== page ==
- Do not remove sawdust or cuttings from the cutting head by hand while a machine is running. Use a stick or brush when the machine has stopped moving.
- Do not leave machines running unattended (unless they are designed and intended to be operated while unattended). Do not leave a machine until the power off is turned off and the machine comes to a complete stop.
- Don't brush scraps of metal into the trash with your hands. Always use a brush or even a piece of stiff cardboard to push them along
- Whenever possible, use a well-mounted vice to grip your piece while you're working on it. This may not always be practical, but consider it whenever you can. Use a rag or piece of scrap leather to cushion the metal and keep from marring it.
- Use the proper milling speed and feed and depth of cut.
- Think thrice, measure twice and cut once! A small mistake can cost you hours of work...
- Do not start cutting until the machine has reached full running speed.
- Do not overload or force a tool beyond its capabilities.
- Prepare for the worst. Remember after you are injure is too late to be trying to think of what to do. The adrenalin will be flowing and the chance of shock is always present.


WELDING SAFETY

No Alcohol

Keep children away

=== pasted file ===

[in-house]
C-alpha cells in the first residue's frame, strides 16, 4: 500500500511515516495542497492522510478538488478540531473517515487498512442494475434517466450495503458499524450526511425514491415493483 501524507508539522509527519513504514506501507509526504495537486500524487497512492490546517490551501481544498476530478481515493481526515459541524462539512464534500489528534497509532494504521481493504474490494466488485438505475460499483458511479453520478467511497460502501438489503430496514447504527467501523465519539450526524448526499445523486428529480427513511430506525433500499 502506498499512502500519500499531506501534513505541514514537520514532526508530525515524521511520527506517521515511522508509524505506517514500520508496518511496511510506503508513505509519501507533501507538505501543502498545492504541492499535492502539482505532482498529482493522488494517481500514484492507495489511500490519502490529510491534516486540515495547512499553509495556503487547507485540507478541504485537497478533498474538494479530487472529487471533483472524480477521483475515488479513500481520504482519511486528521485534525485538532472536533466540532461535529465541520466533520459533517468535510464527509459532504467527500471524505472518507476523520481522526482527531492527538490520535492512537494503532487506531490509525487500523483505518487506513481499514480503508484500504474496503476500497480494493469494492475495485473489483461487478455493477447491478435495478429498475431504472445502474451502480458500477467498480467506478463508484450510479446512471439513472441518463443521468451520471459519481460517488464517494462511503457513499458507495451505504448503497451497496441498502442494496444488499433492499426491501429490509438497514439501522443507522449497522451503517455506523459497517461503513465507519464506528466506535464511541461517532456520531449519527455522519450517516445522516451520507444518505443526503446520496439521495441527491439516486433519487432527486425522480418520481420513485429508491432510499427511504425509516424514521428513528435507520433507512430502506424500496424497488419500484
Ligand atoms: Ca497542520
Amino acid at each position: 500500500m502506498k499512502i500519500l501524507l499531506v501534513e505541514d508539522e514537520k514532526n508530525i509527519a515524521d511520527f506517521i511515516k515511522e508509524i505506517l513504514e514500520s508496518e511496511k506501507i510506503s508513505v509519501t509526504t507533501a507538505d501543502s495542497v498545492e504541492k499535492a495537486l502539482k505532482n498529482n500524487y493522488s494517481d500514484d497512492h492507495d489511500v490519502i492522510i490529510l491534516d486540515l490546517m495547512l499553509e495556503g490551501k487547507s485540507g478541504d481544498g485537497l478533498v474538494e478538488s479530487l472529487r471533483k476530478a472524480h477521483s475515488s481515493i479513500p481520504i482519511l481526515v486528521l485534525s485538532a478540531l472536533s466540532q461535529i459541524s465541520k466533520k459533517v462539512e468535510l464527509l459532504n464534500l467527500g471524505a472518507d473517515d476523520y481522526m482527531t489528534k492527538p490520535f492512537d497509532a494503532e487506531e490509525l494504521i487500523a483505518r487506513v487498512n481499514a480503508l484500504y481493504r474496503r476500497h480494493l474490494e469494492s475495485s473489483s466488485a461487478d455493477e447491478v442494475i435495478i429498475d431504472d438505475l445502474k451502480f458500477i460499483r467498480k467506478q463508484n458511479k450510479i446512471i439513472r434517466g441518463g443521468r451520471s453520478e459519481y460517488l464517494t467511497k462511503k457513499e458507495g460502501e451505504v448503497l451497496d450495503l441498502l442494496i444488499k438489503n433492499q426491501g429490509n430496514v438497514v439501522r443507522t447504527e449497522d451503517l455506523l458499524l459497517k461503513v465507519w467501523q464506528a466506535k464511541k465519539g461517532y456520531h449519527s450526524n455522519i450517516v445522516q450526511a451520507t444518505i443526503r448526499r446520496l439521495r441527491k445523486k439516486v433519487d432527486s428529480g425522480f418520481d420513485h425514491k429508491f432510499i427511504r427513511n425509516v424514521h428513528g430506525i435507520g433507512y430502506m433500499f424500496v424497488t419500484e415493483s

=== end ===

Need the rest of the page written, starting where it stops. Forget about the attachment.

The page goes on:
1 Fumes and Gases

Welding may produce fumes and gases hazardous to health. The amount and composition of these fumes and gases depend upon the composition of the filler metal and base material, welding process,current level, arc length, and other factors. Depending on material involved ranges from irritation of eyes, skin, and respiratory system to more severe complications. Effects may occur immediately or at some later time. Fumes can cause symptoms such as nausea, headaches, dizziness, and metal fume fever. In confined spaces the gases might displace breathing air and cause asphyxiation.

- Avoid breathing these fumes and gasses.
- When welding, keep your head out of the fume.
- Use enough ventilation and/or exhaust at the arc to keep fumes and gases away from the breathing zone.
- Do not breathe the fumes.
- Use enough ventilation or exhaust at the arc, or both, to keep fumes and gases from your breathing zone and general area.
- Only, in some cases, natural air movement provides enough ventilation and fresh air.
- Use mechanical ventilation to improve air quality.
Be sure there is adequate ventilation available when welding in confined areas or where there are barriers to air movement. Natural drafts, fans and positioning of the head can help keep fumes away from the welder's face.

2. Radiation

Most arc welding and cutting processes, produce quantities of radiation. The effects of radiation depend on the wavelength, intensity, and length of time one is exposed to the radiant energy. Although a variety of effects is possible, the following two injuries are most common: Skin burns and Eye damage

- Use a shield with the proper filter and cover plates to protect your eyes from sparks and the rays of the arc when welding or observing open arc welding.
- Use suitable clothing made from durable flame-resistant material to protect your skin and that of your helpers from the arc rays.
- Protect other nearby personnel with suitable non-flammable screening and/or warn them not to watch the arc nor expose themselves to the arc rays or to hot spatter or metal

3. Electric Shock